Friday, July 18, 2014

Dogs, Cats, Birds, and More: A Sampling of Animal-themed KidLit @ Changing Hands by Kathy Halsey

My newest summer gig is book talking at Changing Hands, our fabulous, vibrant, indie bookstore in Tempe & now downtown Phoenix. Word is getting out. We were even featured in the "Things to Do" section this week in The Arizona Republic newspaper. 

 I book talked at both locations and my partner, a gifted teacher of 30+ years, Vicki Miles led the kids in a craft related to our feature story, BAD KITTY by Nick Bruel.

I'm sharing a few of our fav animal books with you today that informed my writing of picture books and may illuminate writing ideas for you, also. Enjoy. 

Aviary Wonders Inc. Spring Catalog and Instruction Manual by Kate Samworth is an art lover's delight, not to mention its science implications. This debut picture book riffs on the old catalog of Sears & Roebeck days. The opening line gives us the news,"Birds today face many dangers. Some species are disappearing. Others are already gone. Not to worry!" In this fiction book with nonfiction sensibilities, the reader can create his/her own bird. My nonfiction WOW friends will adore this book. There are science, design, art & environmental connections here, too, for teachers.  Geared toward grades 4-7, younger children will just enjoy looking at the bird parts. Writer's take-away: mix fiction and bits of nonfiction if it enhances the topic. Think waaay outside the box on structure (catalog idea.)

Dog vs. Cat by Chris Gall is a fun tale with plenty of layering for both kids and adults. Adults will identify with the Odd Couple characters and the hilarious text Chris hides in illustrations. Children will laugh out loud as Dog & Cat annoy each other in silly spreads. Dog rubs party balloons on the rug and attaches them to cat. Cat pops the balloons with her paws and gives Dog a near heart attack. The frenemies finally unite over the newest pet...GASP...a baby! Writer's take-away: write for the adult, too. Remember to go overboard on the hijinks. Use universal themes: sibling rivalry/new baby. (I actually had to read this one 6 times with grandson Tobin last week.)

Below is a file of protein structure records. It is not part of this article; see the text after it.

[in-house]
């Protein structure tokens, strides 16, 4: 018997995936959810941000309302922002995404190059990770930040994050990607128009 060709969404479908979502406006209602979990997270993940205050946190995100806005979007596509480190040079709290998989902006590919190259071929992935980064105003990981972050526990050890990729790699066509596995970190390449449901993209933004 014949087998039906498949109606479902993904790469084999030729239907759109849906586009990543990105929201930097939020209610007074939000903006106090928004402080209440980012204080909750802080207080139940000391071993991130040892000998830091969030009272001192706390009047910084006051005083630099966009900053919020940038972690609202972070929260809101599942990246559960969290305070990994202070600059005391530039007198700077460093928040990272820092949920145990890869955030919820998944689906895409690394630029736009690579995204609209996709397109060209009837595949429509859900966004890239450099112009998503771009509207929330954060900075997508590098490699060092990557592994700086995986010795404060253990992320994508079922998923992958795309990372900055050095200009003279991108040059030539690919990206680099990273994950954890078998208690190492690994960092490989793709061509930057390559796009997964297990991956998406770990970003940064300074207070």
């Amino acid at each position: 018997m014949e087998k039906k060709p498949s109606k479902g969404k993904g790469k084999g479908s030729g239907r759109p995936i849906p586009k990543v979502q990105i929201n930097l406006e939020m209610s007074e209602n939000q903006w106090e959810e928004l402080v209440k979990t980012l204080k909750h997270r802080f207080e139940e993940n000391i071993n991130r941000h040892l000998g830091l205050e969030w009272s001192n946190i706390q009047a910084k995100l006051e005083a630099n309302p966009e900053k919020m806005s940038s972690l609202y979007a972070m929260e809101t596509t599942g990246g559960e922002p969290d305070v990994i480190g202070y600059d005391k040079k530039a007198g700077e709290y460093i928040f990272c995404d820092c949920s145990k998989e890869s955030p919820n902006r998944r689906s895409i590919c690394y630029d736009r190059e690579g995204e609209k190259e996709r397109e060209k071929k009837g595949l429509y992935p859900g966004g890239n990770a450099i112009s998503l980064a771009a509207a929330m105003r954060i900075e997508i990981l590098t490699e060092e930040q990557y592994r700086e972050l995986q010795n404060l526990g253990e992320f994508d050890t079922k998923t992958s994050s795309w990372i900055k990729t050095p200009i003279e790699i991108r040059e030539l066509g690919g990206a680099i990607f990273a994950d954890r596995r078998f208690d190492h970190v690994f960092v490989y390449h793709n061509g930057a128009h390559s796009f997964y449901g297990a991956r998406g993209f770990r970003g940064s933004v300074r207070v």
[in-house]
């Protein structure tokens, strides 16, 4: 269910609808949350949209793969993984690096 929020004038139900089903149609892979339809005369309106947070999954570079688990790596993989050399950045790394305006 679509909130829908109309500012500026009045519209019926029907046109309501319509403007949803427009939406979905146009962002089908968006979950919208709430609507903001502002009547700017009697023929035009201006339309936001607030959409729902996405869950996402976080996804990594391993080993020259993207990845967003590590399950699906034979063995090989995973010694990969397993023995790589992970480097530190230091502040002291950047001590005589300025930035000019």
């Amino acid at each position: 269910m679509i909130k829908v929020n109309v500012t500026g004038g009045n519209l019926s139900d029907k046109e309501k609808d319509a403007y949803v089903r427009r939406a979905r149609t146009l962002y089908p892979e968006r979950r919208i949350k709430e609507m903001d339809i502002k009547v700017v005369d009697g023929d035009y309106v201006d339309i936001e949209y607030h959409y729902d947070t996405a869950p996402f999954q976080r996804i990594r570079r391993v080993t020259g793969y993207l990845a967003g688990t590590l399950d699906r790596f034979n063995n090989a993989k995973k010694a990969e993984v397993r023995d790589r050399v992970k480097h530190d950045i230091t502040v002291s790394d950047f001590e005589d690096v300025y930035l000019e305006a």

Froodle by Antoinette Portis celebrates word play and nonsense words. This "circle" book begins with a cat & dog making normal cat & dog sounds and ends with them sayings, respectively, " Shmoodle!" and "Skerpoodle!"Little Brown Bird upsets the normal order, refusing to chirp. He'd rather say, "Froodle sproodle!" And so would I as a reader and so would the reader who has a ball repeating this nonsense. Crow "is not amused," but is finally persuaded to join in the fun. Writer's take-away: reading teachers/interventionists use made-up words to help struggling readers understand word families and sounds. Make up words and have fun. If the writer has fun, so will the reader. 

Check out your indie bookstore for these gems. Give them as gifts, buy them as mentor texts for teachers and writers and..."OOBLY SNOOBLY!" (Sorry, just couldn't help myself.)

Share your favorite kidlit books that inform your writing in the comment section. What did these books teach you as a writer? 


  1. Kathy, way to go! Terrific new titles await me come August! Thanks for sharing this with us and your community. Excellent work!

  2. Todd, this volunteer gig is teaching me so much and I get to "use" all these books for free. What a deal. TY for reading. the Aviary book is right up your alley & you'll want it for the li-berry.

  3. Hi Kathy, so glad to have Changing Hands downtown now. A great store for lots of reasons. By the way, I have published two books for kids aboutr ravens__one a picture book and the other a fact-filled overvcew for middle graders (and adult bird lovers). CH carries the latter title. Hope to see you at downtown store soon. Check out my website,

  4. Hi Diane, glad you enjoyed the post. Love the downtown store. Are you in the Greater Paradise Valley IRA? Or maybe I am thinking of the writer of the Gambel's Quail. Ravens are cool. Will check out your web site.

  5. Great post Kathy. Such a wonderful way to share your knowledge and love of books. The books you've shared look wonderful.
    Here is a post I wrote a couple of years ago of books I used at the beginning of the school year (gr. 2 and 3)

    1. Beverly Bird, Thank you for sharing your expertise with us.

  6. Those look like such fun books. Thanks for sharing! Glad you can participate in this adventure.

  7. Kathy: Your summertime volunteering at Changing Hands is a great gig! As a certified Reading Specialist and Reading Recovery certified teacher, the book that piues my interest is Froodle. This week during Mrs. Sue's Summer School, a soon to be 2nd grader and I were having fun making words with magnetic letters. The list included make believe words and real words. ~Suzy